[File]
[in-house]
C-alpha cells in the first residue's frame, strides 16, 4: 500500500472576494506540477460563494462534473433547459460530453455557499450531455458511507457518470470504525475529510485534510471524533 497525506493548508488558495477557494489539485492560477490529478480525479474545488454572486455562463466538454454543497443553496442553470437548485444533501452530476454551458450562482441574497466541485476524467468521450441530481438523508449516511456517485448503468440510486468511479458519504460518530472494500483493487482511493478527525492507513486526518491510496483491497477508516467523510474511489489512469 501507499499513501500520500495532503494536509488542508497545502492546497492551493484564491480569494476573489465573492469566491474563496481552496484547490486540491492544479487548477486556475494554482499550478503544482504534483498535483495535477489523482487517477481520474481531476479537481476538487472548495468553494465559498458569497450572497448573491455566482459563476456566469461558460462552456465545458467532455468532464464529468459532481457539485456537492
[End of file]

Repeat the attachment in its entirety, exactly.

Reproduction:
[in-house]
C-alpha cells in the first residue's frame, strides 16, 4: 500500500472576494506540477460563494462534473433547459460530453455557499450531455458511507457518470470504525475529510485534510471524533 497525506493548508488558495477557494489539485492560477490529478480525479474545488454572486455562463466538454454543497443553496442553470437548485444533501452530476454551458450562482441574497466541485476524467468521450441530481438523508449516511456517485448503468440510486468511479458519504460518530472494500483493487482511493478527525492507513486526518491510496483491497477508516467523510474511489489512469 501507499499513501500520500495532503494536509488542508497545502492546497492551493484564491480569494476573489465573492469566491474563496481552496484547490486540491492544479487548477486556475494554482499550478503544482504534483498535483495535477489523482487517477481520474481531476479537481476538487472548495468553494465559498458569497450572497448573491455566482459563476456566469461558460462552456465545458467532455468532464464529468459532481457539485456537492